I realized early on that the academy and the literary world alike--and I donít think there really is a distinction between the two--are always dominated by fools, knaves, charlatans and bureaucrats. And that being the case, any human being, male or female, of whatever status, who has a voice of her or his own, is not going to be liked.
The true use of Shakespeare or of Cervantes, of Homer or of Dante, of Chaucer or of Rabelais, is to augment oneís own growing inner self. . . . The mindís dialogue with itself is not primarily a social reality. All that the Western Canon can bring one is the proper use of oneís own solitude, that solitude whose final form is oneís confrontation with oneís own mortality.
We possess the Canon because we are mortal and also rather belated. There is only so much time, and time must have a stop, while there is more to read than there ever was before. From the Yahwist and Homer to Freud, Kafka, and Beckett is a journey of nearly three millennia. Since that voyage goes past harbors as infinite as Dante, Chaucer, Montaigne, Shakespeare, and Tolstoy, all of whom amply compensate a lifetimeís rereadings, we are in the pragmatic dilemma of excluding something else each time we read or reread extensively.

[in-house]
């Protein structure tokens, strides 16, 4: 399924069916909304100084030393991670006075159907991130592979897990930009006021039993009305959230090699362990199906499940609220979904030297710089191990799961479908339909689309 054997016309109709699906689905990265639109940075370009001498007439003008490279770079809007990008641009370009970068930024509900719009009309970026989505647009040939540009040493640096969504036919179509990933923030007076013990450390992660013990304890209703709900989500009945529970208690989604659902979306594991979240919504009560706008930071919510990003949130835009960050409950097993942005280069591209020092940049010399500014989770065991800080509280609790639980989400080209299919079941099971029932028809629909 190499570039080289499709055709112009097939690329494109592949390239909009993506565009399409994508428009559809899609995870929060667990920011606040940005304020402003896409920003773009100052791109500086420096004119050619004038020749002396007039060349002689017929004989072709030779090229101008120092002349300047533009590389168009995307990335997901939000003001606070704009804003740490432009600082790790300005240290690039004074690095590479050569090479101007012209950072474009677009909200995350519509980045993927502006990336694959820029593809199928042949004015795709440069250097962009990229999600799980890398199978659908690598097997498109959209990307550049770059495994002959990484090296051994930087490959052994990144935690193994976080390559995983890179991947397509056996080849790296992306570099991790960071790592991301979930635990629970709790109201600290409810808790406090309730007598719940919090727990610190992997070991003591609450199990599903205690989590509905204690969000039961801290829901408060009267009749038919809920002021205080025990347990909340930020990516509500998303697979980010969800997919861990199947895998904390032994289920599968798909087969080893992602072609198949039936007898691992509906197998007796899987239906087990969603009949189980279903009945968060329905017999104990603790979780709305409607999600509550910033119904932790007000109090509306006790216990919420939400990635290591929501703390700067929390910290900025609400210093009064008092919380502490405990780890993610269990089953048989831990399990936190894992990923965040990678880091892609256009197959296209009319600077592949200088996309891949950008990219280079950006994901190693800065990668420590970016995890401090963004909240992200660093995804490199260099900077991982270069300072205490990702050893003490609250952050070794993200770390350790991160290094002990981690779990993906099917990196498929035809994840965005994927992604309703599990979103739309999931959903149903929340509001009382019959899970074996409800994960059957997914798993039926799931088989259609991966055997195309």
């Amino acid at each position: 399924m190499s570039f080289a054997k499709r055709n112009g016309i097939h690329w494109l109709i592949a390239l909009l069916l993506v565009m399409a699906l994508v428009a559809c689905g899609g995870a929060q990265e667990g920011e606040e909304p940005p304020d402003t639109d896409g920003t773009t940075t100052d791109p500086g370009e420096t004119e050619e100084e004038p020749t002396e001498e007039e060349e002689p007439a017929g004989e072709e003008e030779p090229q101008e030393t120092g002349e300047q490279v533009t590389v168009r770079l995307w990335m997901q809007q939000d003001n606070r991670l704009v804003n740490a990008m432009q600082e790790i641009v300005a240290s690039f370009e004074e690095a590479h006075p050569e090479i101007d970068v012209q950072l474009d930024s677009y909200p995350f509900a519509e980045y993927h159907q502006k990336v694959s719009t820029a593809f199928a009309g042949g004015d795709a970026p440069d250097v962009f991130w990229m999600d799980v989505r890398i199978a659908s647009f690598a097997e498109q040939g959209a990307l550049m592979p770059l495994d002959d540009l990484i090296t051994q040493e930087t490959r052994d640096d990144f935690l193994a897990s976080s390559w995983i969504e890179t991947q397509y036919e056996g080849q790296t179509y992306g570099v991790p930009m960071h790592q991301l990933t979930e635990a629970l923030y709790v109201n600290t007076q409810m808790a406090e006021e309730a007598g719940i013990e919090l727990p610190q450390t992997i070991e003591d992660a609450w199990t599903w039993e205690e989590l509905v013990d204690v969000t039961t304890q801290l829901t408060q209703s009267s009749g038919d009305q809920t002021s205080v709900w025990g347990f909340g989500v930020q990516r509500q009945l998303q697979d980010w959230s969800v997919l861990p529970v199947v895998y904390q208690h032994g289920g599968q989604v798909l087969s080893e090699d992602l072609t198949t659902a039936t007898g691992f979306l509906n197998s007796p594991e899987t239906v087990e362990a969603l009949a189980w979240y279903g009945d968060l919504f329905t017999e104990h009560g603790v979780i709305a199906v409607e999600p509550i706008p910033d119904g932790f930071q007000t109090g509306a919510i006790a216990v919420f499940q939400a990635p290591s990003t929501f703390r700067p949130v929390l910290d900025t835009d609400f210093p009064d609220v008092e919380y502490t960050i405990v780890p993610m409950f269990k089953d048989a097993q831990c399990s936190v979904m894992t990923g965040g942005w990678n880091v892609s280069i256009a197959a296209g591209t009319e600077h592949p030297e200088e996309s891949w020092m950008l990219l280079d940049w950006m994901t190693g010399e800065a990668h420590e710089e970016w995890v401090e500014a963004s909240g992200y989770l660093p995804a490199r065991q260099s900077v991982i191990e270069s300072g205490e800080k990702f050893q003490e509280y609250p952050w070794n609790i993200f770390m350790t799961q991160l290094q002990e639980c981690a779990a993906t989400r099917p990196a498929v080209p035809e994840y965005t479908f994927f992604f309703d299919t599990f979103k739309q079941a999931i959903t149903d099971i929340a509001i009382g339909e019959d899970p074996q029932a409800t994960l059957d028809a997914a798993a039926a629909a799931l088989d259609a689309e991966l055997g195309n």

Memorable Quotations: Jewish Writers
Memorable Quotations: Jewish Writers of the Past
(Kindle Book and Paperback)
Memorable Quotations: Critics (A - L)
Memorable Quotations: Critics (M - Z)
Memorable Quotations: Women Critics
Memorable Quotations: Journalists (A - L)
Memorable Quotations: Journalists (M - Z)
Memorable Quotations: Journalists of the Past